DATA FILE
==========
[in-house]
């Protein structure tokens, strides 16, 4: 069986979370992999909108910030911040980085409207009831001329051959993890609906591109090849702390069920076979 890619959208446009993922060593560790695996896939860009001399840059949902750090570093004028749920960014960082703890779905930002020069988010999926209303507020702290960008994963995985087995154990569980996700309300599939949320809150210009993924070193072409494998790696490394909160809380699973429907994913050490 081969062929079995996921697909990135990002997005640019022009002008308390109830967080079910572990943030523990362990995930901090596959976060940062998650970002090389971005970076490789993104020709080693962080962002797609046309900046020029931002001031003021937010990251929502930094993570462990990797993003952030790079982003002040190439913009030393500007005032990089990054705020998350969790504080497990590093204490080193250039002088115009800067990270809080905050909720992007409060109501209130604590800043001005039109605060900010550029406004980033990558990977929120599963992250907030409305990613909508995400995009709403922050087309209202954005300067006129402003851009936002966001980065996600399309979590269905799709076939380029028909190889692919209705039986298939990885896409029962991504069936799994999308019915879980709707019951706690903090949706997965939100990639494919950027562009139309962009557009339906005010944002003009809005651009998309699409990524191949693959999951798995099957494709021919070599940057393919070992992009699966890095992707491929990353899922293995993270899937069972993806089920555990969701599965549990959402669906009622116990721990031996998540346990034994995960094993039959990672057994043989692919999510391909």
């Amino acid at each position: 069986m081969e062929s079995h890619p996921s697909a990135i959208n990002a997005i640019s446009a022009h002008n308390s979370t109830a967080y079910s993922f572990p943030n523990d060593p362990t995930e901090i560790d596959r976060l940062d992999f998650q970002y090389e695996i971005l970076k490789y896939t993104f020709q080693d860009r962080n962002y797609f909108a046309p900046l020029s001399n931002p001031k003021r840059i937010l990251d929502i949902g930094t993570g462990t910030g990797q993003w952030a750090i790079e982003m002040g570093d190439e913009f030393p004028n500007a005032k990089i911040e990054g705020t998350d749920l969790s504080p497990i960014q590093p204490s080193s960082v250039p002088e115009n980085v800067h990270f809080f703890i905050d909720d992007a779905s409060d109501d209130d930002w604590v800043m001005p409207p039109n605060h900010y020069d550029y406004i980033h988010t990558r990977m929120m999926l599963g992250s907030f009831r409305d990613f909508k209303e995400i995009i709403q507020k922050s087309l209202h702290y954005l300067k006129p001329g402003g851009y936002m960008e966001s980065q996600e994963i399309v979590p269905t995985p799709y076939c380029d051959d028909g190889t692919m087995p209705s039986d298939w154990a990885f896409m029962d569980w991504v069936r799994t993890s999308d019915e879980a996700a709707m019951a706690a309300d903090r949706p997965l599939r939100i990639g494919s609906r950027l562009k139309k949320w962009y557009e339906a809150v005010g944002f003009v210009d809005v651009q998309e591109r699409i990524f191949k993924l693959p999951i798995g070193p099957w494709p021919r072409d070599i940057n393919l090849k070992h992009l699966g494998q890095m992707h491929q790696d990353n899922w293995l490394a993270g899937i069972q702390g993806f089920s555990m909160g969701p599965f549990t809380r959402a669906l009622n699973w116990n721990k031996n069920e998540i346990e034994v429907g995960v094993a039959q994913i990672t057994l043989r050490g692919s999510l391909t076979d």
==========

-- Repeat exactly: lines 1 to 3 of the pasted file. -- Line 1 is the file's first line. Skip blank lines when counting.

[in-house]
């Protein structure tokens, strides 16, 4: 069986979370992999909108910030911040980085409207009831001329051959993890609906591109090849702390069920076979 890619959208446009993922060593560790695996896939860009001399840059949902750090570093004028749920960014960082703890779905930002020069988010999926209303507020702290960008994963995985087995154990569980996700309300599939949320809150210009993924070193072409494998790696490394909160809380699973429907994913050490 081969062929079995996921697909990135990002997005640019022009002008308390109830967080079910572990943030523990362990995930901090596959976060940062998650970002090389971005970076490789993104020709080693962080962002797609046309900046020029931002001031003021937010990251929502930094993570462990990797993003952030790079982003002040190439913009030393500007005032990089990054705020998350969790504080497990590093204490080193250039002088115009800067990270809080905050909720992007409060109501209130604590800043001005039109605060900010550029406004980033990558990977929120599963992250907030409305990613909508995400995009709403922050087309209202954005300067006129402003851009936002966001980065996600399309979590269905799709076939380029028909190889692919209705039986298939990885896409029962991504069936799994999308019915879980709707019951706690903090949706997965939100990639494919950027562009139309962009557009339906005010944002003009809005651009998309699409990524191949693959999951798995099957494709021919070599940057393919070992992009699966890095992707491929990353899922293995993270899937069972993806089920555990969701599965549990959402669906009622116990721990031996998540346990034994995960094993039959990672057994043989692919999510391909």
């Amino acid at each position: 069986m081969e062929s079995h890619p996921s697909a990135i959208n990002a997005i640019s446009a022009h002008n308390s979370t109830a967080y079910s993922f572990p943030n523990d060593p362990t995930e901090i560790d596959r976060l940062d992999f998650q970002y090389e695996i971005l970076k490789y896939t993104f020709q080693d860009r962080n962002y797609f909108a046309p900046l020029s001399n931002p001031k003021r840059i937010l990251d929502i949902g930094t993570g462990t910030g990797q993003w952030a750090i790079e982003m002040g570093d190439e913009f030393p004028n500007a005032k990089i911040e990054g705020t998350d749920l969790s504080p497990i960014q590093p204490s080193s960082v250039p002088e115009n980085v800067h990270f809080f703890i905050d909720d992007a779905s409060d109501d209130d930002w604590v800043m001005p409207p039109n605060h900010y020069d550029y406004i980033h988010t990558r990977m929120m999926l599963g992250s907030f009831r409305d990613f909508k209303e995400i995009i709403q507020k922050s087309l209202h702290y954005l300067k006129p001329g402003g851009y936002m960008e966001s980065q996600e994963i399309v979590p269905t995985p799709y076939c380029d051959d028909g190889t692919m087995p209705s039986d298939w154990a990885f896409m029962d569980w991504v069936r799994t993890s999308d019915e879980a996700a709707m019951a706690a309300d903090r949706p997965l599939r939100i990639g494919s609906r950027l562009k139309k949320w962009y557009e339906a809150v005010g944002f003009v210009d809005v651009q998309e591109r699409i990524f191949k993924l693959p999951i798995g070193p099957w494709p021919r072409d070599i940057n393919l090849k070992h992009l699966g494998q890095m992707h491929q790696d990353n899922w293995l490394a993270g899937i069972q702390g993806f089920s555990m909160g969701p599965f549990t809380r959402a669906l009622n699973w116990n721990k031996n069920e998540i346990e034994v429907g995960v094993a039959q994913i990672t057994l043989r050490g692919s999510l391909t076979d």